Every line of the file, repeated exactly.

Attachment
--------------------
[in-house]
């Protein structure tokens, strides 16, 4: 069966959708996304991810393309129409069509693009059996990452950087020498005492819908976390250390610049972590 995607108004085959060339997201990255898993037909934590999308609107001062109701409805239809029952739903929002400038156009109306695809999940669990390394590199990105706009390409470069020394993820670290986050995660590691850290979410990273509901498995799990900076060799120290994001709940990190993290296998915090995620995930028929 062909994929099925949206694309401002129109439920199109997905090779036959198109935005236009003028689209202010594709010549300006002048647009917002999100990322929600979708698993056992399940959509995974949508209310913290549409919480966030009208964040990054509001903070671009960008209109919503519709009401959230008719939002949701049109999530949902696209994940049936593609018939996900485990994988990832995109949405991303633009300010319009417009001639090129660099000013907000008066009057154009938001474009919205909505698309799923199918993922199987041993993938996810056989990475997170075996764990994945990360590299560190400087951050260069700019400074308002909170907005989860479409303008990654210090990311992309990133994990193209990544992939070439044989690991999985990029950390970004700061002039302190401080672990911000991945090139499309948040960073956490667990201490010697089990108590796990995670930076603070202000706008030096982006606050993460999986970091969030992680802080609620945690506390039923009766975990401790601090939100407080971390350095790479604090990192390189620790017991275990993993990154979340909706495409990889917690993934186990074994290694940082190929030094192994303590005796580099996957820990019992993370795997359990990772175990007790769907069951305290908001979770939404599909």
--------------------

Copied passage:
[in-house]
């Protein structure tokens, strides 16, 4: 069966959708996304991810393309129409069509693009059996990452950087020498005492819908976390250390610049972590 995607108004085959060339997201990255898993037909934590999308609107001062109701409805239809029952739903929002400038156009109306695809999940669990390394590199990105706009390409470069020394993820670290986050995660590691850290979410990273509901498995799990900076060799120290994001709940990190993290296998915090995620995930028929 062909994929099925949206694309401002129109439920199109997905090779036959198109935005236009003028689209202010594709010549300006002048647009917002999100990322929600979708698993056992399940959509995974949508209310913290549409919480966030009208964040990054509001903070671009960008209109919503519709009401959230008719939002949701049109999530949902696209994940049936593609018939996900485990994988990832995109949405991303633009300010319009417009001639090129660099000013907000008066009057154009938001474009919205909505698309799923199918993922199987041993993938996810056989990475997170075996764990994945990360590299560190400087951050260069700019400074308002909170907005989860479409303008990654210090990311992309990133994990193209990544992939070439044989690991999985990029950390970004700061002039302190401080672990911000991945090139499309948040960073956490667990201490010697089990108590796990995670930076603070202000706008030096982006606050993460999986970091969030992680802080609620945690506390039923009766975990401790601090939100407080971390350095790479604090990192390189620790017991275990993993990154979340909706495409990889917690993934186990074994290694940082190929030094192994303590005796580099996957820990019992993370795997359990990772175990007790769907069951305290908001979770939404599909």